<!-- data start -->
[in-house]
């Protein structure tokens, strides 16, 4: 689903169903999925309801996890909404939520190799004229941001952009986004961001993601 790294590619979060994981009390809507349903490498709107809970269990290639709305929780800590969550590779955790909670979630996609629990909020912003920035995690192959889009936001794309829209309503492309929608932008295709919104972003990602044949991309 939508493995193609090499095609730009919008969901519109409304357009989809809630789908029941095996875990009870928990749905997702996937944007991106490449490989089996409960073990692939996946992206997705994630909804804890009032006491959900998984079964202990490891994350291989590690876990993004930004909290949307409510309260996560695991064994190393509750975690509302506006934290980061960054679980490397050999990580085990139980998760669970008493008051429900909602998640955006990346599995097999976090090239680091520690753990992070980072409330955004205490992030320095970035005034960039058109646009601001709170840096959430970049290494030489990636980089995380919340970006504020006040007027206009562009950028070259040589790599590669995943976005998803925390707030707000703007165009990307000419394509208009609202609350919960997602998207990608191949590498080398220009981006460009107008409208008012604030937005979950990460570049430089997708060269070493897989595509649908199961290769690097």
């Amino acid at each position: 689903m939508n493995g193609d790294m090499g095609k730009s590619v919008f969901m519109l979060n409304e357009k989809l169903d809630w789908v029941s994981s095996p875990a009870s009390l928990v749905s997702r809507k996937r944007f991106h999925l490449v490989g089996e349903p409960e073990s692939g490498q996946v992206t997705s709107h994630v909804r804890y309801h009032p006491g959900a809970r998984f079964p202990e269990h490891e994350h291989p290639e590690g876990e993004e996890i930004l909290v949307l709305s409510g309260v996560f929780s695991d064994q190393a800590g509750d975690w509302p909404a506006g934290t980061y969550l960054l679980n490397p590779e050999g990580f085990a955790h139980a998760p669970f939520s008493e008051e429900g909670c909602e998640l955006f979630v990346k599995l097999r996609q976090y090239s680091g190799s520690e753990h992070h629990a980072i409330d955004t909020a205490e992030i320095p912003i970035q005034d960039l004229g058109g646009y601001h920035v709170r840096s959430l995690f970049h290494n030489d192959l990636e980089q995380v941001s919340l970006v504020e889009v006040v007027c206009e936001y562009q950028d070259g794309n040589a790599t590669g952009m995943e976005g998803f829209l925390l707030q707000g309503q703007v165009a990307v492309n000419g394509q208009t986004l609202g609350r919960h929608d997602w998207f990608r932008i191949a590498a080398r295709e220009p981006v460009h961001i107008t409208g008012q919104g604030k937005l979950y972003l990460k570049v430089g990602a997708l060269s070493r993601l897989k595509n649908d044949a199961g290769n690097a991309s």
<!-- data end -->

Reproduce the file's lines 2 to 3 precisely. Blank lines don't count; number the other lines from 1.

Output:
């Protein structure tokens, strides 16, 4: 689903169903999925309801996890909404939520190799004229941001952009986004961001993601 790294590619979060994981009390809507349903490498709107809970269990290639709305929780800590969550590779955790909670979630996609629990909020912003920035995690192959889009936001794309829209309503492309929608932008295709919104972003990602044949991309 939508493995193609090499095609730009919008969901519109409304357009989809809630789908029941095996875990009870928990749905997702996937944007991106490449490989089996409960073990692939996946992206997705994630909804804890009032006491959900998984079964202990490891994350291989590690876990993004930004909290949307409510309260996560695991064994190393509750975690509302506006934290980061960054679980490397050999990580085990139980998760669970008493008051429900909602998640955006990346599995097999976090090239680091520690753990992070980072409330955004205490992030320095970035005034960039058109646009601001709170840096959430970049290494030489990636980089995380919340970006504020006040007027206009562009950028070259040589790599590669995943976005998803925390707030707000703007165009990307000419394509208009609202609350919960997602998207990608191949590498080398220009981006460009107008409208008012604030937005979950990460570049430089997708060269070493897989595509649908199961290769690097």
């Amino acid at each position: 689903m939508n493995g193609d790294m090499g095609k730009s590619v919008f969901m519109l979060n409304e357009k989809l169903d809630w789908v029941s994981s095996p875990a009870s009390l928990v749905s997702r809507k996937r944007f991106h999925l490449v490989g089996e349903p409960e073990s692939g490498q996946v992206t997705s709107h994630v909804r804890y309801h009032p006491g959900a809970r998984f079964p202990e269990h490891e994350h291989p290639e590690g876990e993004e996890i930004l909290v949307l709305s409510g309260v996560f929780s695991d064994q190393a800590g509750d975690w509302p909404a506006g934290t980061y969550l960054l679980n490397p590779e050999g990580f085990a955790h139980a998760p669970f939520s008493e008051e429900g909670c909602e998640l955006f979630v990346k599995l097999r996609q976090y090239s680091g190799s520690e753990h992070h629990a980072i409330d955004t909020a205490e992030i320095p912003i970035q005034d960039l004229g058109g646009y601001h920035v709170r840096s959430l995690f970049h290494n030489d192959l990636e980089q995380v941001s919340l970006v504020e889009v006040v007027c206009e936001y562009q950028d070259g794309n040589a790599t590669g952009m995943e976005g998803f829209l925390l707030q707000g309503q703007v165009a990307v492309n000419g394509q208009t986004l609202g609350r919960h929608d997602w998207f990608r932008i191949a590498a080398r295709e220009p981006v460009h961001i107008t409208g008012q919104g604030k937005l979950y972003l990460k570049v430089g990602a997708l060269s070493r993601l897989k595509n649908d044949a199961g290769n690097a991309s």